The percentage is also higher in persons with a history of smoking. The disease doesn't have preference for racial type, but is slightly higher in Caucasians, specially Scandinavian descendents, which probably relates to the distribution of the HLA-DR4 antigen among the races.
Etiopathogenesis Until today the etiopathogenesis has not been fully clarified. It's known it's a reaction depending on T-cells activated by antigen and that the giant cells hurt the inner coat and also damage the vessels elasticity, since they damage the vessels whose wall contains elastic tissue, and suggest that the elastin becomes antigenic in time and starts an immunomediated inflammatory reaction; however, no anti-elastin antibodies were found 8.
Nevertheless, an important feature is the fact the intracranial arteries are saved for they don't have elastic tissue. So we can say the more elastic tissue there is in the artery, the greater the probability to develop Giant Cells Arteritis 7, 8. It's worth remarking that the affection of the orbitary cavity arteries also has a relation with the quantity of elastic tissue the different arteries contain in its walls. While the ophthalmic and ciliary posterior arteries contain a moderate quantity of elastic tissue, the retina central artery doesn't contain much elastin, mainly when it penetrates the optical nerve sheath, and specially after perforating the nerve substance 9.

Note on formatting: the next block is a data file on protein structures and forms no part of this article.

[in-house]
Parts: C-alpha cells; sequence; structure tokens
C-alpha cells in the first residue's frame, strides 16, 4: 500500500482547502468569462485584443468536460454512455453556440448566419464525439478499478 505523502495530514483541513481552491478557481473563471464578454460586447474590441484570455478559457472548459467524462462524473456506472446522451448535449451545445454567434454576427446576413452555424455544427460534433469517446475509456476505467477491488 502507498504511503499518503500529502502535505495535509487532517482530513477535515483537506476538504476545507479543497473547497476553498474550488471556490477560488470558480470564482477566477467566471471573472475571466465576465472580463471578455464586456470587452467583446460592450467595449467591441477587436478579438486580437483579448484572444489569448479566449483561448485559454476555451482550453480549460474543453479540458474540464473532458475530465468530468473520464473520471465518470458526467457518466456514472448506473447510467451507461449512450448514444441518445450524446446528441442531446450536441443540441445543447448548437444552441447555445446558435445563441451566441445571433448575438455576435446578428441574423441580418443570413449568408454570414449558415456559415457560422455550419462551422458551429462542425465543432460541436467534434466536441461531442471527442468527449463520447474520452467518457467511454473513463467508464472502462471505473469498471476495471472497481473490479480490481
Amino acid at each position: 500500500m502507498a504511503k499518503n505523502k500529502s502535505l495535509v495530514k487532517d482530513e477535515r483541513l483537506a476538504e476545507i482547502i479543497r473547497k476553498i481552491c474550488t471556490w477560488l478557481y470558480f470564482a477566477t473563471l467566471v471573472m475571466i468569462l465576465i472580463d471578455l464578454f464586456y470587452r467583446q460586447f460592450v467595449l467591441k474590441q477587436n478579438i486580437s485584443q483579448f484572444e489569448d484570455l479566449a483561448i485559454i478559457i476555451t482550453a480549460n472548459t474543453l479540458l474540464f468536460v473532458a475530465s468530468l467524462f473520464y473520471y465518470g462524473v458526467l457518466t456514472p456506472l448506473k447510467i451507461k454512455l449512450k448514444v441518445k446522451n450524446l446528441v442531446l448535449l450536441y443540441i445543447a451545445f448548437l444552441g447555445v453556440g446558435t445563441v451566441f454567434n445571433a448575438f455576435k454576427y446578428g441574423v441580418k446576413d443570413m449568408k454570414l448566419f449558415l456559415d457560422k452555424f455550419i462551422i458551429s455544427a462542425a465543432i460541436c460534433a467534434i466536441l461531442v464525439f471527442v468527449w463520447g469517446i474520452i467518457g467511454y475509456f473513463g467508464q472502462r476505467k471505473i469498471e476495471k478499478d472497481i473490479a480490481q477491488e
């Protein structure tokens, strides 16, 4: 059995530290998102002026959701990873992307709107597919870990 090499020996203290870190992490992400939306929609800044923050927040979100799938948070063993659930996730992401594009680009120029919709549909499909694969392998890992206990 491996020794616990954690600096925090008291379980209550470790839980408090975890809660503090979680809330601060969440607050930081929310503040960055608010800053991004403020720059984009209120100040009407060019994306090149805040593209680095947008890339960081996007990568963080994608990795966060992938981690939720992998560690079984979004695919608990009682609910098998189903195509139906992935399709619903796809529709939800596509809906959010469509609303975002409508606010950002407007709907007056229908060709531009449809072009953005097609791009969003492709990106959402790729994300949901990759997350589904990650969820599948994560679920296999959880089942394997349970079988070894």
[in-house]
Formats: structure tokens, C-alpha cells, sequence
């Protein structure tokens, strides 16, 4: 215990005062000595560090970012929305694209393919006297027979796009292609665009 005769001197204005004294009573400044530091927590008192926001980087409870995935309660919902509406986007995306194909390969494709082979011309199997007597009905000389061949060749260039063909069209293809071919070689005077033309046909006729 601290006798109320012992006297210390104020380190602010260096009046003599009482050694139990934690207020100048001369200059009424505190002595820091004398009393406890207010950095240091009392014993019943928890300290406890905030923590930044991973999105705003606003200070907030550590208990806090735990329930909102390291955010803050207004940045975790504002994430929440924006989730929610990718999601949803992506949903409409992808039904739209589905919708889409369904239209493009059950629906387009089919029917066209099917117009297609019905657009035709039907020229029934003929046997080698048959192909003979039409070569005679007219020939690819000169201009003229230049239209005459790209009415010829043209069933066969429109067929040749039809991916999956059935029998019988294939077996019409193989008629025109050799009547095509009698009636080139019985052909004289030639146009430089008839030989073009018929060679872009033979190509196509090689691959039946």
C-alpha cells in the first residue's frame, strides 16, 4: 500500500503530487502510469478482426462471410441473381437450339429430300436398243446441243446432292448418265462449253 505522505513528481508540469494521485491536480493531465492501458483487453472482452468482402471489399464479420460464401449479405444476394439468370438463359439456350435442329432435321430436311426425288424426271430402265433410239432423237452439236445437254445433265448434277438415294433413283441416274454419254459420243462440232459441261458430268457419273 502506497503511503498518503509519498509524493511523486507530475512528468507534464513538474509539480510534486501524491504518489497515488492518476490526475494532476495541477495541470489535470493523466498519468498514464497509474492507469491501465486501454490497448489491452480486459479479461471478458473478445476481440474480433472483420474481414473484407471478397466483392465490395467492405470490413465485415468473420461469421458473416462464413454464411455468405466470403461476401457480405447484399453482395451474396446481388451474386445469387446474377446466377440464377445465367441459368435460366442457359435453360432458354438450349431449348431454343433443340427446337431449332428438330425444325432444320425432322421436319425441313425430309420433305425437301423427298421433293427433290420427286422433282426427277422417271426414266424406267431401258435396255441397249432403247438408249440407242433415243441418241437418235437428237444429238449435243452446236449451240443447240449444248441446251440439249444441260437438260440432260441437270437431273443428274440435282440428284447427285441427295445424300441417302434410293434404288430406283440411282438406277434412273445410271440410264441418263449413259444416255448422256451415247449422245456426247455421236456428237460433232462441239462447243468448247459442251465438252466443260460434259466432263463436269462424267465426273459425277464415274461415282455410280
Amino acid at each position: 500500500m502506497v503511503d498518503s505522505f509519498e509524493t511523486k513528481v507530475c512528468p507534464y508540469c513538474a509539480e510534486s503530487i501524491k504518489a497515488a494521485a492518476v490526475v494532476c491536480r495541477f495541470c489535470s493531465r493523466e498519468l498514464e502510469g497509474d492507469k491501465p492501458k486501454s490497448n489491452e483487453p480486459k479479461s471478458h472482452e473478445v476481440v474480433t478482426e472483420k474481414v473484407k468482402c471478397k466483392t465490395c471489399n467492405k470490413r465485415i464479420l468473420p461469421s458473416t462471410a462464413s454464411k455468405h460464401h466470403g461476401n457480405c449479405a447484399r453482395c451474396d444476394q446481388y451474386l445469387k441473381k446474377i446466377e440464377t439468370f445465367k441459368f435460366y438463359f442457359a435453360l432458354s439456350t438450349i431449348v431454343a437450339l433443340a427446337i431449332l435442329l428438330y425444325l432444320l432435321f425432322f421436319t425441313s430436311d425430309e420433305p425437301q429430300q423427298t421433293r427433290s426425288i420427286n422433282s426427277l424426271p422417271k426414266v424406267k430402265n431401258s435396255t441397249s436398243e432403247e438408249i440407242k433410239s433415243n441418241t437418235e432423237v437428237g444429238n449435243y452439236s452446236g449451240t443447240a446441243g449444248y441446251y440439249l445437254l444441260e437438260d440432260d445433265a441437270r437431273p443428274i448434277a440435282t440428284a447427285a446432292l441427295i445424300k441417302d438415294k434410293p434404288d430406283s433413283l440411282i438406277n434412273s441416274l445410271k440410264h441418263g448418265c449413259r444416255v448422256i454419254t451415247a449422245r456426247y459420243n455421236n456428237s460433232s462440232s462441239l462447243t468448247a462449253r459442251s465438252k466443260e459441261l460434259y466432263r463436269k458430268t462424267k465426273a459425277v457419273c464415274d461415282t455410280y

The inflammatory process typical of giant cells arteritis is generally superposed to the arteriosclerotic changes found in adults and old-aged. The inflammatory lesions are generally distributed in a sparse and uneven manner along the course of the affected vessels. Mostly important among all changes is the granulomatous inflammatory process in several focuses with the presence of lymphocytic, histiocytes and epitheliod cells along the elastic lamina and involving the medium and adventitious layers.